• Volume 61 , Number 3
  • Page: 464–6

Higher specificity in the serodiagnosis of leprosy by combined titration of antiphenolic glycolipid-l and antiphospholipid antibodies

Paolo Fiallo; Paolo P. Cardo; Enrico Nunzi

To the Editor:

The early diagnosis of infectious cases of leprosy would significantly improve the prospects for successful leprosy control. It has long been hoped that this could be achieved with a specific serological test using an IgM phenolic glycolipid-I (PGL-I) enzyme-linked immunosorbent test (ELISA)(3). Unlike the initial encouraging results, studies report that the IgM anti-PGL-I ELISA fails to represent a reliable test for the serodiagnosis of leprosy (2).

Antiphospholipid antibodies have been reported recently in leprosy patients (4,8).

In this study a PGL-I-ELISA serological test and an anti-phospholipid ELISA have been performed in leprosy patients and "healthy controls" to determine the performance values of the two immunological tests as well as to determine if the combination of the two independent tests can be superior to either assay alone.

The study group included: a) 88 leprosy patients, 31 from Eritrea, 36 from Italy, and 21 from other areas (Latin America, Asia, North Africa) classified as multibacillary untreated (N = 5), multibacillary treated (N = 72), paucibacillary untreated (N = 1), paucibacillary treated (N = 10); b) 11 patients affected with active pulmonary tuberculosis; c) 29 healthy people from an endemic area ("noncontacts"); d) 65 healthy controls from a nonendemic area (Genoa, Italy).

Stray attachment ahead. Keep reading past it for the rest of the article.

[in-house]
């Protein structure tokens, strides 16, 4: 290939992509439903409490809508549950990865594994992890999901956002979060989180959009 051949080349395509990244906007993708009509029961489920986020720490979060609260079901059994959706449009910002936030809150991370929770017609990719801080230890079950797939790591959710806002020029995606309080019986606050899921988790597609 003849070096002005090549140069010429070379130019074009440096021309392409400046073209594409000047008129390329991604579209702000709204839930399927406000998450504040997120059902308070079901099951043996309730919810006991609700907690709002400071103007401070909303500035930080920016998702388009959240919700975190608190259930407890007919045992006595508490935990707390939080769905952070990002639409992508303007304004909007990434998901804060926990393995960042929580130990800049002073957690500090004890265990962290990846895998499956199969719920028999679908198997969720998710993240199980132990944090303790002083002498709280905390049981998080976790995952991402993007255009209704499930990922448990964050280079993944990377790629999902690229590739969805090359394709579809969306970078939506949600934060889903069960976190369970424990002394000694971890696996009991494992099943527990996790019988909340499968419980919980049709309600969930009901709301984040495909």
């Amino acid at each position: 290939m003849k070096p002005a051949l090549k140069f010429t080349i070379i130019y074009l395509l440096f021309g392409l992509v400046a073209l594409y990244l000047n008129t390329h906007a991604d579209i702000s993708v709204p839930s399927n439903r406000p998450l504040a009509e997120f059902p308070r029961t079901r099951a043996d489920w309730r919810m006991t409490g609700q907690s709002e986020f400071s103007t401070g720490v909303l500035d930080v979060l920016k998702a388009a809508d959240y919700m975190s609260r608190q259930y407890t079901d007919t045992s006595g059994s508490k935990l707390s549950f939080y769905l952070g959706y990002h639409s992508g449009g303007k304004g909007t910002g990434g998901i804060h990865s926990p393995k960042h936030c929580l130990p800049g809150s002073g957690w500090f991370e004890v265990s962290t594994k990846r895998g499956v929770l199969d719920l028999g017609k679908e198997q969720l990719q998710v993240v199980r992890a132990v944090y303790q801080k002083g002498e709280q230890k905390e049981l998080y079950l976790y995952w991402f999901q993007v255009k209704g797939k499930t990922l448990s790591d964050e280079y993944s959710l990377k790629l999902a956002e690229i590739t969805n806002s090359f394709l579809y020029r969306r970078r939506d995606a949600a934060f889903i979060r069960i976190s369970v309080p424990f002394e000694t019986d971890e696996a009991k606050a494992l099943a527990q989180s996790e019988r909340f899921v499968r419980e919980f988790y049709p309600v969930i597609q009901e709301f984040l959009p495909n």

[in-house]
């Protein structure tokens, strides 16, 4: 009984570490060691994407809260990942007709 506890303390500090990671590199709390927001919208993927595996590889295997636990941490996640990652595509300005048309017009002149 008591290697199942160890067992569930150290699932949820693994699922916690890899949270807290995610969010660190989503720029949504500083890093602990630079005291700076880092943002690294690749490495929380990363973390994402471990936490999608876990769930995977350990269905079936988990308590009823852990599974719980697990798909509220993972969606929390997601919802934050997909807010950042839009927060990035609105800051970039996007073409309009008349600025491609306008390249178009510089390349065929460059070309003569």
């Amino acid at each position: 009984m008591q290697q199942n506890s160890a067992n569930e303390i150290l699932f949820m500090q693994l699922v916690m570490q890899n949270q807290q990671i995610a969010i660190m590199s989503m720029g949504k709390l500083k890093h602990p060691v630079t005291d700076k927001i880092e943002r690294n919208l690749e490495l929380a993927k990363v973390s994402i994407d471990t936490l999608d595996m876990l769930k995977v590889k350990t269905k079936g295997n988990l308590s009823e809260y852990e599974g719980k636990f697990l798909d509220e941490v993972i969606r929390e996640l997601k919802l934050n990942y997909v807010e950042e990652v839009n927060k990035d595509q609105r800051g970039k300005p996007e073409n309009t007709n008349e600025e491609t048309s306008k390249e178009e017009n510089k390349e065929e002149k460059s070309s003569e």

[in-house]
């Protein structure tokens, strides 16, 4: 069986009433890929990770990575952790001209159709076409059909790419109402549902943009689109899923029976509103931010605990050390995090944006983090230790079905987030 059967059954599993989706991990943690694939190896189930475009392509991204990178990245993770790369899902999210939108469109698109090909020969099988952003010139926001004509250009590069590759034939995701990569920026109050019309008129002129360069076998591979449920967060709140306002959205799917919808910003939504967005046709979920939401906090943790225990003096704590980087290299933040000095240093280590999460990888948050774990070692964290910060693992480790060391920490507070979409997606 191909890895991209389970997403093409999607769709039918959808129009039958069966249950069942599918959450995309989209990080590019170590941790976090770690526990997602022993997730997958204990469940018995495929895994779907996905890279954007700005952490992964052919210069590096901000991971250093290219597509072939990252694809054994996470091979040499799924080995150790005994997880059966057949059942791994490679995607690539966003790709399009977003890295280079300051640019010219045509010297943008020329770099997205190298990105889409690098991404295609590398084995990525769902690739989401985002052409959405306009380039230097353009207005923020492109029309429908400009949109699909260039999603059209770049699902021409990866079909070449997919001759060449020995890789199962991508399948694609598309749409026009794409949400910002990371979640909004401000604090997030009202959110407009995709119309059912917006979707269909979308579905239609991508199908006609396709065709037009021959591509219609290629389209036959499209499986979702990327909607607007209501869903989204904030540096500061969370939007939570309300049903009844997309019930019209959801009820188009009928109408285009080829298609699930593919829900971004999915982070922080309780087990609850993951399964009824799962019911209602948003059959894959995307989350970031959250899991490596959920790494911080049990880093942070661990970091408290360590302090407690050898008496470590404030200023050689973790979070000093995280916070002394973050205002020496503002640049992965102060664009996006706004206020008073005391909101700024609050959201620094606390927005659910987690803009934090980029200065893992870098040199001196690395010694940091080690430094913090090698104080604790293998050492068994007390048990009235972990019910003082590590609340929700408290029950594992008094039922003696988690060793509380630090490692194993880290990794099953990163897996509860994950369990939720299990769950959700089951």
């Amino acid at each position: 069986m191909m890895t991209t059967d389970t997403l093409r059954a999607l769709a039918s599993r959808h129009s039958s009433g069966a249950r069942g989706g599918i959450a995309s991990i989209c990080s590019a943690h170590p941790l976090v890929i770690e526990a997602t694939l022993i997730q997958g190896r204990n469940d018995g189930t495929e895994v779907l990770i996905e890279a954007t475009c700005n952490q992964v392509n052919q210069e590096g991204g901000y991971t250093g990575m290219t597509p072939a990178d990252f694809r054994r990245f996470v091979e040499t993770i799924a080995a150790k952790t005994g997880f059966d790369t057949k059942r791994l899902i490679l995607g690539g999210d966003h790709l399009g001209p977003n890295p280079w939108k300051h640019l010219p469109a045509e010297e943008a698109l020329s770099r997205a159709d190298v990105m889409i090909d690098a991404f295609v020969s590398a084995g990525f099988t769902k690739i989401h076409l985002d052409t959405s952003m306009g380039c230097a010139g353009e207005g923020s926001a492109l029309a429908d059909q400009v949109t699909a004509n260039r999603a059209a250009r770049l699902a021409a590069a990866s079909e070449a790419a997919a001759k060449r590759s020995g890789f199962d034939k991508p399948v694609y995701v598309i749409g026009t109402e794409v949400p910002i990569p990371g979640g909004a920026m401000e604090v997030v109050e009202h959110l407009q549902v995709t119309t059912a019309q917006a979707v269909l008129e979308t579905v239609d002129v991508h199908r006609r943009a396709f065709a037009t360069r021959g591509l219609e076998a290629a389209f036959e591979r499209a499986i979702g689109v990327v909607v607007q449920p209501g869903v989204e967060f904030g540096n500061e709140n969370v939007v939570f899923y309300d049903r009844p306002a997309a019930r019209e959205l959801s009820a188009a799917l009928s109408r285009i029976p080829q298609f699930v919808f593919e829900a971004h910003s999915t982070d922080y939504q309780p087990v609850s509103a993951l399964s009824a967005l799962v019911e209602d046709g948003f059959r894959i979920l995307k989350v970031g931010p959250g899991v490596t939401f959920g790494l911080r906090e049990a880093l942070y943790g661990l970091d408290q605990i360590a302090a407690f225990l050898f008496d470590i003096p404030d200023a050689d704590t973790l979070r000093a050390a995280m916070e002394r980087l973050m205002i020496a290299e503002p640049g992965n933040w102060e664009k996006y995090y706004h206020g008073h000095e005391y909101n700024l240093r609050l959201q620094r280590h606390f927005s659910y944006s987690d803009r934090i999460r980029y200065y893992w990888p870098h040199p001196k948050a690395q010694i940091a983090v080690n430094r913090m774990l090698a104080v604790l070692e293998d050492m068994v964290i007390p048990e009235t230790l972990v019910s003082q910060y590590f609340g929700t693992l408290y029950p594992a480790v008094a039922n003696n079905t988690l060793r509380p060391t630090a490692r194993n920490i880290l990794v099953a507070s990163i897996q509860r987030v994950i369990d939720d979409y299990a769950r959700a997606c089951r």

Sera from all subjects were assayed for antiphospholipid antibodies (APA) and anti-PGL-I using ELISA techniques previously described (5, 9).

The positivity threshold for the APA was established referring to standard sera provided by Dr. Harris, Department of Medicine, University of Louisville, Kentucky, U.S.A.

The definition of a positive anti-PGL-I test was established using one negative control group from an endemic area (Ethiopia) and one negative control group from a nonendemic area (Italy). The correspondent threshold values were 521 units (O.D. × 1000) for the endemic area and 284 units for the nonendemic area (5).

Of 88 leprosy patients, 56 (64%) had significant anti-PGL-I antibodies and 40 (45%) were seropositive to both PGL-I and APA. Ofthe 11 tuberculosis patients, 3 (27%) were PGL-I positive and 2 (11%) were positive to both anti-PGL-I and APA.